My last encounter with Zenescope was not all too pleasant in all honesty, but I believe in second chances, so this week I am reading Ascension #1 and 2 written by Zenescope author/editor Pat Shand. Is it good?


Ascension #2 (Zenescope Entertainment)


The Being, a cosmic entity with great power and a personal vendetta has gathered a group of other powerful beings known as the Keepers. Together, they are “making the earth a better place” by culling all the bad from the world. He stops a school shooting from taking place, wounds/kills a group of homophobes and blows up a prison. At its base, this book is a commentary on gods (granted any one god exists) and how much they should get involved with mortal affairs, if any.

And for that matter, this book does a pretty good job in delivering some thought-provoking and entertaining scenes that really sell the concept. The Being is very clearly demented and wrong in trying to purge the world of “evil” and although he is killing people who are truly sinners, it is clear that we are not supposed to sympathize with him and the violence is not justified. Although the issue does get a little gory, which could have been reduced by more frequent off-screen deaths, the message is not that humans are truly evil and the gore has a place.

It does not surprise me one lick that Shand is a trusted editor and creator over at Zenescope. He has a clear vision for the book and is confidently telling a story that he deems worthwhile. I see a lot of creativity in this book and a lot of potential for really adding to the Zenescope universe. I was a touch confused by all of the characters for I am not a devoted follower of every Zenescope title there is. Still, it’s not totally unbearable for new readers as each character is introduced somewhat and characterized a little. The only scene I really did not enjoy from the whole comic was when the Being kills the Werewolf and handicaps the Vampire. It just seemed uninspired and unnecessary and if you aren’t a follower of either of those characters, it just seems kind of random.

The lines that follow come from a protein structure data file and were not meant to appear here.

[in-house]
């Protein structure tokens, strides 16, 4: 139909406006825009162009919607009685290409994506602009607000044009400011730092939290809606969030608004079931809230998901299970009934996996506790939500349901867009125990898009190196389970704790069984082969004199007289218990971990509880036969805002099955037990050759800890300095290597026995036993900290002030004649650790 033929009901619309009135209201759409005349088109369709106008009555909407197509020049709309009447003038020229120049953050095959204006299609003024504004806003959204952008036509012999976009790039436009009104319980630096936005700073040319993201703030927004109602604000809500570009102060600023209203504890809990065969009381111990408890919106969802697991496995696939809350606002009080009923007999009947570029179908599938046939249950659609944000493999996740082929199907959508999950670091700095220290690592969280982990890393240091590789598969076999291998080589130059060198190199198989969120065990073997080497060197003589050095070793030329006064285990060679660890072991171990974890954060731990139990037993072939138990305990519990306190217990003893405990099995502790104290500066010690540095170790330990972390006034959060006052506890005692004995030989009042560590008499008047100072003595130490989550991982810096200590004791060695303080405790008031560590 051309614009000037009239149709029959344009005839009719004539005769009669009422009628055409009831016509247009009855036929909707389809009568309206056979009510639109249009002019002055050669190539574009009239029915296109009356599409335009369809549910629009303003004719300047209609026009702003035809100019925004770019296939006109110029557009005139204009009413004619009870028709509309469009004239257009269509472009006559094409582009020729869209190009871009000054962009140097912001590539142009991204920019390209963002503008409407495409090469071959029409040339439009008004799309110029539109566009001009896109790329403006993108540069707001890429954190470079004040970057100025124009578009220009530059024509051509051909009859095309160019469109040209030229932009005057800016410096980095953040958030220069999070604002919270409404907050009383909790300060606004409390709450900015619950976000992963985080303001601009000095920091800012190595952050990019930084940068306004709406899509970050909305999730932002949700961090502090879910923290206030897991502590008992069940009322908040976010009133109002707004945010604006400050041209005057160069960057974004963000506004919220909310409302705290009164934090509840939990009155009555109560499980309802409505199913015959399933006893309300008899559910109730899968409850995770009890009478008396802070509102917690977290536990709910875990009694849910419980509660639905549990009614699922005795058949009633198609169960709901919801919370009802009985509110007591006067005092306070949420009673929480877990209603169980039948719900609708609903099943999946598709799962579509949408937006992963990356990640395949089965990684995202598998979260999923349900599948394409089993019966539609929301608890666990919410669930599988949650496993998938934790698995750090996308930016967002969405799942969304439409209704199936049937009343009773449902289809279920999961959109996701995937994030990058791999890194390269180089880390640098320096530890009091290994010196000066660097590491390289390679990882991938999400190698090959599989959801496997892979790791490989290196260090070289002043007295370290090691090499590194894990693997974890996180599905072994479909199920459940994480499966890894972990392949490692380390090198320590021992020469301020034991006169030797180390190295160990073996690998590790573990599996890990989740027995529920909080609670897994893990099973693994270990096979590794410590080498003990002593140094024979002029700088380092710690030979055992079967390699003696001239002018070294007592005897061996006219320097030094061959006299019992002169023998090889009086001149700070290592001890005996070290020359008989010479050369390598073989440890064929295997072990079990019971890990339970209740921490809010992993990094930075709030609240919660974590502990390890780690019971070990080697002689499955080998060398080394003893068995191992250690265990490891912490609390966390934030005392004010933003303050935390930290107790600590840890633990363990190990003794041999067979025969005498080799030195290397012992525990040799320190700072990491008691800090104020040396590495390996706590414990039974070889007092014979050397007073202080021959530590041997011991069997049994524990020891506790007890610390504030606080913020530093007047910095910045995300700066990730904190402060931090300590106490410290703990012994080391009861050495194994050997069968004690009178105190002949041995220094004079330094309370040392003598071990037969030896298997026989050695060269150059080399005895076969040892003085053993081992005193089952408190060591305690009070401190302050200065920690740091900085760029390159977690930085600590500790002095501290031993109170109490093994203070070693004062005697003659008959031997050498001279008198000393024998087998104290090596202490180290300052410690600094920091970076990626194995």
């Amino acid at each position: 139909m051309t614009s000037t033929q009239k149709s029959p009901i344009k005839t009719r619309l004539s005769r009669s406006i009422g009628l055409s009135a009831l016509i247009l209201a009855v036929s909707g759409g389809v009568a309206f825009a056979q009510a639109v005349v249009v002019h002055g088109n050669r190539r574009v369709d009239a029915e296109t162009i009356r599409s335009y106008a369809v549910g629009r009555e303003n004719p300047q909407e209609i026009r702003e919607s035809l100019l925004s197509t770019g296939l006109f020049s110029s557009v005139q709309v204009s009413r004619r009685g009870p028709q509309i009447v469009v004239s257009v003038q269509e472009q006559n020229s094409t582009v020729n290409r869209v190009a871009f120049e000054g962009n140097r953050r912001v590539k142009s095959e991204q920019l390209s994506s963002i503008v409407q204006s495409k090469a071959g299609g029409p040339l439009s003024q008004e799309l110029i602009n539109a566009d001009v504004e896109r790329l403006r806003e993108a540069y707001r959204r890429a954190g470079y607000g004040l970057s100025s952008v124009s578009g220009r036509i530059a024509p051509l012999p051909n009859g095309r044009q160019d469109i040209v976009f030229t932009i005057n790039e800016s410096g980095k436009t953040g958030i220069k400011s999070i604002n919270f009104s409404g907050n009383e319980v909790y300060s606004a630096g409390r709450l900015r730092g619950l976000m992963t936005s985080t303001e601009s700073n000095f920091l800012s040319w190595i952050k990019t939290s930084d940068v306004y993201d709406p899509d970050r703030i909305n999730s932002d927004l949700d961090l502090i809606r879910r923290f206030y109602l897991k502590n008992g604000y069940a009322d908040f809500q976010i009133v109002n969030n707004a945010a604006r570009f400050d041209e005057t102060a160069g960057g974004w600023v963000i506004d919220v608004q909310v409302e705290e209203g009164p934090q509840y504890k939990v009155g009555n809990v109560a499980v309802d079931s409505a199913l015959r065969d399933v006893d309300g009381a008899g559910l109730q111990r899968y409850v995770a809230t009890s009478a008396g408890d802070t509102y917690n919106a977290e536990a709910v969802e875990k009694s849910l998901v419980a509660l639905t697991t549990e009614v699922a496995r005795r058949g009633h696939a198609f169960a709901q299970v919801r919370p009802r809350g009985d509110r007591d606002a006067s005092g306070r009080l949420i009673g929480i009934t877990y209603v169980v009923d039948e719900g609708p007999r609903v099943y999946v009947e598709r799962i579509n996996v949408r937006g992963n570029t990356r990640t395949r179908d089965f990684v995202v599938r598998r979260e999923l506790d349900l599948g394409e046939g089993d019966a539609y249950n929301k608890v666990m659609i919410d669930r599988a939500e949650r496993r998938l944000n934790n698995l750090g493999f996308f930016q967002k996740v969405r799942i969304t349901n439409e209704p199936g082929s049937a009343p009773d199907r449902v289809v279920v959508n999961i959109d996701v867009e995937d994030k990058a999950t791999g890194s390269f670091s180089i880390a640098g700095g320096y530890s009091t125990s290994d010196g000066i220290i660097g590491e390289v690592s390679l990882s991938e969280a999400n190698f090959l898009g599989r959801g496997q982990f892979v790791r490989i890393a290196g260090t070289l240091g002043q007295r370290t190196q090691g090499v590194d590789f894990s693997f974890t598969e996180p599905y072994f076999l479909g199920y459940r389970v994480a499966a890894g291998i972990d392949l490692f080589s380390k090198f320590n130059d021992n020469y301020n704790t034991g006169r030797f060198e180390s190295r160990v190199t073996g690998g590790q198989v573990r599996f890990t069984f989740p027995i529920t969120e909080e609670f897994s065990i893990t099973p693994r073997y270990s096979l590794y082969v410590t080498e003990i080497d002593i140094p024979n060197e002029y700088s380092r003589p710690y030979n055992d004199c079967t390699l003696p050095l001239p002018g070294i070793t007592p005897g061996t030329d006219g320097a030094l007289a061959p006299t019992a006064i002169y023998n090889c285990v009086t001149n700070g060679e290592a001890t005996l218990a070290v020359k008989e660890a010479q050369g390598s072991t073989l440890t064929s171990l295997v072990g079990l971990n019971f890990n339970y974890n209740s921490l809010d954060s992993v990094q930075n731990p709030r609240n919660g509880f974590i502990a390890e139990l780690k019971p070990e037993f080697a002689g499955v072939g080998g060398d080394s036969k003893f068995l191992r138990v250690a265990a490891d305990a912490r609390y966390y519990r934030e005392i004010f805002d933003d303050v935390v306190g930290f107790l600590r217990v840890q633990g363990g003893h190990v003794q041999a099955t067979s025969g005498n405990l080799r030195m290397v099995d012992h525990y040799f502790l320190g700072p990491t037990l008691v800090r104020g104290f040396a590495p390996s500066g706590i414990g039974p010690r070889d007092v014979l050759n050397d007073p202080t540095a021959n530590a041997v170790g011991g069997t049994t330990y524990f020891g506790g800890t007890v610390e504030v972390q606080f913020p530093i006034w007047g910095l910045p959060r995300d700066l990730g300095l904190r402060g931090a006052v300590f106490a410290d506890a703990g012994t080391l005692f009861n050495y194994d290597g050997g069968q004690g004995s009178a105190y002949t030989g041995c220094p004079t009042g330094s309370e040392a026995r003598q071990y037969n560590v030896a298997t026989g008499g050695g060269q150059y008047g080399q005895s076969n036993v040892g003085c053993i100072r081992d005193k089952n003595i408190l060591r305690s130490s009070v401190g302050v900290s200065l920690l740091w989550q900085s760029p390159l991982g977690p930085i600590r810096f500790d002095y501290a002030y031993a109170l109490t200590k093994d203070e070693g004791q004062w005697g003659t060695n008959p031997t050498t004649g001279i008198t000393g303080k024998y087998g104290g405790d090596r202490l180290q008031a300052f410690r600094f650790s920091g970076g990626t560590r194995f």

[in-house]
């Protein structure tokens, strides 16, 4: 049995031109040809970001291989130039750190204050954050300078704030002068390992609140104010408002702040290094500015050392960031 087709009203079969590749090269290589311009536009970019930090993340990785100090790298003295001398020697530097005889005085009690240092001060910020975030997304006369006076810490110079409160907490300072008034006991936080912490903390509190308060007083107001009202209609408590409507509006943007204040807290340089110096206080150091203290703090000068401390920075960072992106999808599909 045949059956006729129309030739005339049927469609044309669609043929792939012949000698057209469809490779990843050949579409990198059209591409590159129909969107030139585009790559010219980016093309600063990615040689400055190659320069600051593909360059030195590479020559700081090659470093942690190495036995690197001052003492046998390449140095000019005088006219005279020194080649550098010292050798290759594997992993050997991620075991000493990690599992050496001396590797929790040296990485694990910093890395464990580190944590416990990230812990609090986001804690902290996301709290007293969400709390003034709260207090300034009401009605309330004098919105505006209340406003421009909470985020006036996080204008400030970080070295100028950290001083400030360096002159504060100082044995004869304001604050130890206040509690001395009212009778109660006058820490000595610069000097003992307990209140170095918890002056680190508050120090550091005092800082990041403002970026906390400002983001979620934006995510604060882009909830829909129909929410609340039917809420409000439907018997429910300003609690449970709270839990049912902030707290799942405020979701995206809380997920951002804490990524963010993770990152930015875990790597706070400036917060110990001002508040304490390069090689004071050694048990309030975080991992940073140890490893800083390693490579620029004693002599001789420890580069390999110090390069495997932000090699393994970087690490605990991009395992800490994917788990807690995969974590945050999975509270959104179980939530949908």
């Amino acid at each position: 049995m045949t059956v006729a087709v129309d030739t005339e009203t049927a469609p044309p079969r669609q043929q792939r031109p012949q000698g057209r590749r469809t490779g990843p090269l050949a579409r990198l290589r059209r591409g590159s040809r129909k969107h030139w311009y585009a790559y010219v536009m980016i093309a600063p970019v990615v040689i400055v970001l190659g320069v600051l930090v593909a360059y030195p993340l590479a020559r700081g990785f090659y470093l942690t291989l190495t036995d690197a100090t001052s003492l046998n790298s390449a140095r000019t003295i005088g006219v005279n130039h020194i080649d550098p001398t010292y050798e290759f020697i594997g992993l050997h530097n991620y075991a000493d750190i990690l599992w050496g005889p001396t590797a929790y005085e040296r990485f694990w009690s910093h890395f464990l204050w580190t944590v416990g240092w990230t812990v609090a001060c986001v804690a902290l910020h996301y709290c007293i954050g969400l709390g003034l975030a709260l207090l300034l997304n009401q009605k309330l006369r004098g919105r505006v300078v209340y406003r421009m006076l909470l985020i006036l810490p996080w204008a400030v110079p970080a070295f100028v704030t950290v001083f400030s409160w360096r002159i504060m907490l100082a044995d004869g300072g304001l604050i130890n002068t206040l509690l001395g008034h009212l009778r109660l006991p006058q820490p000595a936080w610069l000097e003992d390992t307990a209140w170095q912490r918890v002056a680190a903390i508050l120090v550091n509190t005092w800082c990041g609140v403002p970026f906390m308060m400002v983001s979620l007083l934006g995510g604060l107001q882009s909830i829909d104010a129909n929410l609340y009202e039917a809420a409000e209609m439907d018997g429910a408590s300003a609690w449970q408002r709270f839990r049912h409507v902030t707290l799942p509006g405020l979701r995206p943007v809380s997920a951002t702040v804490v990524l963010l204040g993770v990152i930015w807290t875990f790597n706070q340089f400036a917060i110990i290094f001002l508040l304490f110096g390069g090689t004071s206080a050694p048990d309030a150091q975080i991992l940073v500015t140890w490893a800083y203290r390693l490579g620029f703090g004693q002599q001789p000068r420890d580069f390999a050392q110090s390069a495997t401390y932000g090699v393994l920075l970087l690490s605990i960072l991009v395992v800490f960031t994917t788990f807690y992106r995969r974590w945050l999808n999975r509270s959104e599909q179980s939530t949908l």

Shand should also be commended for making the Being a well-rounded and well written character. When we first see him in action taking out the murderer about to enter a classroom, the Being utters a simple line that really resonates: “This doesn’t happen anymore.” He is clearly trying to make some radical changes to the world and is not going to start reasoning with those he deems unworthy to be part of society. Another moment that I think really illustrated who the Being was, came at the end of the book when he is fighting off the voices in his head. He is haunted by those he has killed but justifies it by saying that they deserve it. He’s sick and twisted but still suffers.

The art is the only area where this comic falters at all. It is perfectly fine to tell the story, but at a closer glance it appears wonky and unfinished. There are some choices, especially in the inking, that I really disagree with. Faces are sometimes over-shadowed and take on an inhuman, kind of distorted look that is really tough to look at. However, any action taking place in the issue has a nice movement to it and the color palette is quite tasteful.

Is It Good?

It’s a solid second issue that has some key character developments. I am excitedly awaiting Helsing’s involvement in the plot and the next issue.

Is it Good? Grimm Fairy Tales Presents Ascension #2 Review
Strong concept and meaningful social commentaryWell written
Art is rough around the edgesNewcomers to the Zene-verse will be a tad lost
8Overall Score
Reader Rating 1 Vote
0.1